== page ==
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Hari Idul Fitri: Celebrating Eid ul-Fitr in Indonesia

Islam is the number-one religion in Indonesia, with roughly eighty-seven percent of the country’s population identifying as Muslim (as of 2010). In addition, Indonesia is known to have more Muslims than any other country in the world! This means that Muslim holidays are a pretty big deal here.

A major Muslim holiday, the Eid ul-Fitr celebration in Indonesia is a festive occasion with a variety of traditions. In this article, you’ll learn about the origins of Eid ul-Fitr, Indonesian observances for this holiday, and some new vocabulary words!

Let’s get started.

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1. What is Eid ul-Fitr?

Eid ul-Fitr is an important Muslim holiday, marking the end of Ramadan fasting. This holiday was initiated by the Prophet Muhammad himself.

Traditionally, Eid ul-Fitr was celebrated in Medina following the Prophet Muhammad’s journey out of Mecca. Here, he found people having a massive celebration; he told them that there were two other days on which they should be celebrating instead (this holiday along with Eid ul-Adha).

Considering Indonesia’s huge Muslim population, it’s no surprise that Eid ul-Fitr is a major celebration each year!

2. When is Eid ul-Fitr This Year?

The Quran Lit by a Candle

Each year, the date of Eid ul-Fitr varies on the Gregorian calendar. For your convenience, here’s a list of this holiday’s date for the next ten years.

  • 2020: May 24
  • 2021: May 13
  • 2022: May 3
  • 2023: April 22
  • 2024: April 10
  • 2025: March 31
  • 2026: March 20
  • 2027: March 10
  • 2028: February 27
  • 2029: February 15

Note: The holiday actually starts the evening before the dates given here, and then lasts until the end of the given dates. Dates can also vary a little based on the moon’s cycle in a given year.

3. The Eid ul-Fitr Celebration in Indonesia

A Woman Visiting Her Parents with Her Child

The night before the Eid celebration, Muslims gather in the mosques to proclaim Allah as the Great God (an act which is called takbir in Indonesian). On Eid ul-Fitr, Indonesian Muslims get up early in the morning in order to perform ablution (called wudhu in Indonesian). After this, they put on baju baru (“new clothes” ) and visit mosques for the Eid prayer. Before they enter the mosque, however, Muslims are obligated to give an Eid ul-Fitr donation to the poor and other people who are in need.

Many Indonesians have a mudik (“homecoming” ). They visit their family members and offer each other Eid ul-Fitr greetings. One of the most common Eid ul-Fitr wishes in Indonesian is Selamat Idul Fitri (“Happy Eid Mubarak”). This mudik is unique because many Indonesians actually begin this visit a couple of days before the holiday begins.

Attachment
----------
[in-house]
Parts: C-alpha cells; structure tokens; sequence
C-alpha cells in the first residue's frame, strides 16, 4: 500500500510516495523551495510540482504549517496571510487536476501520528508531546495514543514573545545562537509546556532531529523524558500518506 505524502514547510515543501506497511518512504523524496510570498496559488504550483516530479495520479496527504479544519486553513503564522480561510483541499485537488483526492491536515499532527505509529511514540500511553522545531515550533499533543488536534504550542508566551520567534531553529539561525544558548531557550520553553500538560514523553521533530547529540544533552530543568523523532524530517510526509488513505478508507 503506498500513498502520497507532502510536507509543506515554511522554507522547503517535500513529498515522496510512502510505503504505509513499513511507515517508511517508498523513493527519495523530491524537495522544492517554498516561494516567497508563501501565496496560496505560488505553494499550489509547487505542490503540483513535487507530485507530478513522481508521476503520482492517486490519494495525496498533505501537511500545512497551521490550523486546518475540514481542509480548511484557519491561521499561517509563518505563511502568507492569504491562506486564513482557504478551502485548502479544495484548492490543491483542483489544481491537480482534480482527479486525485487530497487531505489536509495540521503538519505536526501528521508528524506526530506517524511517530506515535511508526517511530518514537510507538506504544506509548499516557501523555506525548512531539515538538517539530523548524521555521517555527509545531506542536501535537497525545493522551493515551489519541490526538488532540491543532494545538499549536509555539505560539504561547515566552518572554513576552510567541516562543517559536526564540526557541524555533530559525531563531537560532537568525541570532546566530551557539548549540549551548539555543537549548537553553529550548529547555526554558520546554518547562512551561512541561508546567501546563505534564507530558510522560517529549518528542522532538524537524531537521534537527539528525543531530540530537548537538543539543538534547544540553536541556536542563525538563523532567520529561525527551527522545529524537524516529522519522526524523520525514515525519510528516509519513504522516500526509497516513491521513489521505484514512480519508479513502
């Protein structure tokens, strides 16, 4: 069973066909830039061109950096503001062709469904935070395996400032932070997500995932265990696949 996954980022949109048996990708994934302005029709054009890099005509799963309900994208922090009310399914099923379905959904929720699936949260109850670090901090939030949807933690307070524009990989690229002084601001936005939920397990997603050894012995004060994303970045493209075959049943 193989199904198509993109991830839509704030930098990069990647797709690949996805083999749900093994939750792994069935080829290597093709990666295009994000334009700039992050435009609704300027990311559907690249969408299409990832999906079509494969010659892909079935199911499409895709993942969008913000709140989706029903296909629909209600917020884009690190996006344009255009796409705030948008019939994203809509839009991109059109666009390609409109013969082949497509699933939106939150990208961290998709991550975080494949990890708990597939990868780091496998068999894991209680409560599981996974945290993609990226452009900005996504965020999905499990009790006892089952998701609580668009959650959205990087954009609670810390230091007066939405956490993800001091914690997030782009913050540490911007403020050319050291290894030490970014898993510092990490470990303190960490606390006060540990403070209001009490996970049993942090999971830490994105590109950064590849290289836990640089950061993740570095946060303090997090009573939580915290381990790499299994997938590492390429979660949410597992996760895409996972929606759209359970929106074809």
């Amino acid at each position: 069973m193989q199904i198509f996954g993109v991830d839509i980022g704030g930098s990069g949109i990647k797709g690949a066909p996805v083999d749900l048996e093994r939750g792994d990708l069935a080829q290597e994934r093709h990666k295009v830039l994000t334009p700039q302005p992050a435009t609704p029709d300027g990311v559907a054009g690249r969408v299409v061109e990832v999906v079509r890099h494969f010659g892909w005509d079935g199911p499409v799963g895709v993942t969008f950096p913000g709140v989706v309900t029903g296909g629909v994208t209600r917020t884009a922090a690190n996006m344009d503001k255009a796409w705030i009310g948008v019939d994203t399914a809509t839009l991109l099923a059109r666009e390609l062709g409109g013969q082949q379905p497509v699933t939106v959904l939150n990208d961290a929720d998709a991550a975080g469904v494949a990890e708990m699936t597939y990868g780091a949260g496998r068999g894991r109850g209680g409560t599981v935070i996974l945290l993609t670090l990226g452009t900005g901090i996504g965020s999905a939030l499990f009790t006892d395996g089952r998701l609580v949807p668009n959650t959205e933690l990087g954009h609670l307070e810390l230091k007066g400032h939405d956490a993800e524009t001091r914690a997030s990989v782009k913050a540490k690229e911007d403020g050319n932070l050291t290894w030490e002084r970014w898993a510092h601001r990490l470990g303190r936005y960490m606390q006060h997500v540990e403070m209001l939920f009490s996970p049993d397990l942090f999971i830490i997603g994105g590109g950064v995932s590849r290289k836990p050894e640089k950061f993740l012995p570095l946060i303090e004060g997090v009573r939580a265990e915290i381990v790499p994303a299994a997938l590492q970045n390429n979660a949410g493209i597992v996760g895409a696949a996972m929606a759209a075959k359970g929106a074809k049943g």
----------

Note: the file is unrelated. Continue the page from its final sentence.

Earlier, we mentioned an Eid ul-Fitr donation that Muslims are obligated to offer. Well, in Yogyakarta, this takes the form of an event called Grebeg Syawal. During this event, Indonesians fight over a mound of local produce offered by the sultan. It’s believed that receiving this produce is a sign of special blessings.

Pontianak employs the use of cannon fire to enliven its Eid ul-Fitr celebrations. A jumbo-sized wooden cannon mounted on the bank of the Kapuas River blasts throughout the holiday, accompanying the sound of chants and drums. Traditionally, Indonesians used this cannon fire as a means of repelling an evil female ghost called kuntilanak.

4. Holiday Food for Eid ul-Fitr

A dish called ketupat is served on Eid ul-Fitr. This is a glutinous rice dish wrapped in coconut leaves and cooked in coconut milk for a distinct savory flavor. Other popular dishes for this holiday include:

  • Rendang
  • Gulai ayam (“gulai chicken” )
  • Opor ayam

What’s your favorite Indonesian food? Check out this list, and let us know in the comments!

5. Must-Know Vocabulary for Eid ul-Fitr in Indonesia

A Bedug, a Drum in Java for Religious Use

Ready to review some of the vocabulary words from this lesson? Here’s a list of the most important words and phrases for Eid ul-Fitr in Indonesia!

  • Kereta api — “Train” [n.]
  • Idul Fitri — “Day after Ramadan” [n.]
  • Rendang — “Rendang” [n.]
  • Baju baru — “New clothes” [n.]
  • Bedug — “Bedug” [n.]
  • THR (Tunjangan Hari Raya) — “The Religious Holiday Allowance”
  • Oleh-oleh — “Souvenir” [n.]
  • Ketupat — “Ketupat” [n.]
  • Opor Ayam — “Opor Ayam” [n.]
  • Mudik — “Homecoming” [n.]
  • Gulai Ayam — “Gulai chicken” [n.]
  • Kurma — “Date” [n.]

To hear the pronunciation of each word and phrase, be sure to check out our Indonesian Eid ul-Fitr vocabulary list!

Final Thoughts

We hope you discovered something new about Indonesian culture in this article, and that we’ve fueled your desire to keep learning!

Do you celebrate Eid ul-Fitr in your country? If so, are celebrations there similar to those in Indonesia, or maybe a little different? We look forward to hearing from you! has more free learning resources for you, such as the following blog posts:

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Anyway, we’re glad you joined us today to learn about the Indonesian take on this Muslim holiday. Happy learning! 🙂

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